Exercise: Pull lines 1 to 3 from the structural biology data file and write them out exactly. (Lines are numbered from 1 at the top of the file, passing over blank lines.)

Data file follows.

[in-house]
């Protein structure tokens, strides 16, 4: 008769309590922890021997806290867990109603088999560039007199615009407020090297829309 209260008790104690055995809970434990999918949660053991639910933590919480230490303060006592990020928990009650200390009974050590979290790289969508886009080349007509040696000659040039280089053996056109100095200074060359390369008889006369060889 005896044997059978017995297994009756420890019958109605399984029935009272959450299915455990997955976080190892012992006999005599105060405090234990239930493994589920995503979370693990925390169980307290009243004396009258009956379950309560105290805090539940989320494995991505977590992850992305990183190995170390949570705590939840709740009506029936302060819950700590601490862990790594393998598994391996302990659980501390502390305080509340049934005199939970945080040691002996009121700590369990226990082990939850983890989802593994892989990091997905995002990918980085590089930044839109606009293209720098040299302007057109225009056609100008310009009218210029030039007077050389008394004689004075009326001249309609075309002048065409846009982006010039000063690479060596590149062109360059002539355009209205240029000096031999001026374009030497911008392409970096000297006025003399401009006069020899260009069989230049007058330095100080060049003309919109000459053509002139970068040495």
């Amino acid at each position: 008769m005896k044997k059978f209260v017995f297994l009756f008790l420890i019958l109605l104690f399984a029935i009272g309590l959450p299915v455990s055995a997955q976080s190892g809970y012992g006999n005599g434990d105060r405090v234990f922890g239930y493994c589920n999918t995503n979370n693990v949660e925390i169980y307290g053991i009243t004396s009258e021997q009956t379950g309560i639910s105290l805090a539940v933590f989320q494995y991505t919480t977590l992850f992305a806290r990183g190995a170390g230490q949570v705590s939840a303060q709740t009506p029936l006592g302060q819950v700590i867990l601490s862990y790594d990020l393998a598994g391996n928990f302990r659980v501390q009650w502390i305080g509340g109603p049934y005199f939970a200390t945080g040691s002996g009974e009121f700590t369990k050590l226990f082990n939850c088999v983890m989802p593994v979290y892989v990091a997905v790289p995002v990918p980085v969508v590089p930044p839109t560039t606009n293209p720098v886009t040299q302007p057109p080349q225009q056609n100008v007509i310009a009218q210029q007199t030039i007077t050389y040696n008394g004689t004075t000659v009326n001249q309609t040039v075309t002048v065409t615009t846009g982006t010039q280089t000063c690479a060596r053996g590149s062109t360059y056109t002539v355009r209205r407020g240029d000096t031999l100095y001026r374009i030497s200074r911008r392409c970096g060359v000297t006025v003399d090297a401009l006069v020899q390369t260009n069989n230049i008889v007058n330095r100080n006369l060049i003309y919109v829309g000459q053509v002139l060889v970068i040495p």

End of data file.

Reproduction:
[in-house]
């Protein structure tokens, strides 16, 4: 008769309590922890021997806290867990109603088999560039007199615009407020090297829309 209260008790104690055995809970434990999918949660053991639910933590919480230490303060006592990020928990009650200390009974050590979290790289969508886009080349007509040696000659040039280089053996056109100095200074060359390369008889006369060889 005896044997059978017995297994009756420890019958109605399984029935009272959450299915455990997955976080190892012992006999005599105060405090234990239930493994589920995503979370693990925390169980307290009243004396009258009956379950309560105290805090539940989320494995991505977590992850992305990183190995170390949570705590939840709740009506029936302060819950700590601490862990790594393998598994391996302990659980501390502390305080509340049934005199939970945080040691002996009121700590369990226990082990939850983890989802593994892989990091997905995002990918980085590089930044839109606009293209720098040299302007057109225009056609100008310009009218210029030039007077050389008394004689004075009326001249309609075309002048065409846009982006010039000063690479060596590149062109360059002539355009209205240029000096031999001026374009030497911008392409970096000297006025003399401009006069020899260009069989230049007058330095100080060049003309919109000459053509002139970068040495």
């Amino acid at each position: 008769m005896k044997k059978f209260v017995f297994l009756f008790l420890i019958l109605l104690f399984a029935i009272g309590l959450p299915v455990s055995a997955q976080s190892g809970y012992g006999n005599g434990d105060r405090v234990f922890g239930y493994c589920n999918t995503n979370n693990v949660e925390i169980y307290g053991i009243t004396s009258e021997q009956t379950g309560i639910s105290l805090a539940v933590f989320q494995y991505t919480t977590l992850f992305a806290r990183g190995a170390g230490q949570v705590s939840a303060q709740t009506p029936l006592g302060q819950v700590i867990l601490s862990y790594d990020l393998a598994g391996n928990f302990r659980v501390q009650w502390i305080g509340g109603p049934y005199f939970a200390t945080g040691s002996g009974e009121f700590t369990k050590l226990f082990n939850c088999v983890m989802p593994v979290y892989v990091a997905v790289p995002v990918p980085v969508v590089p930044p839109t560039t606009n293209p720098v886009t040299q302007p057109p080349q225009q056609n100008v007509i310009a009218q210029q007199t030039i007077t050389y040696n008394g004689t004075t000659v009326n001249q309609t040039v075309t002048v065409t615009t846009g982006t010039q280089t000063c690479a060596r053996g590149s062109t360059y056109t002539v355009r209205r407020g240029d000096t031999l100095y001026r374009i030497s200074r911008r392409c970096g060359v000297t006025v003399d090297a401009l006069v020899q390369t260009n069989n230049i008889v007058n330095r100080n006369l060049i003309y919109v829309g000459q053509v002139l060889v970068i040495p």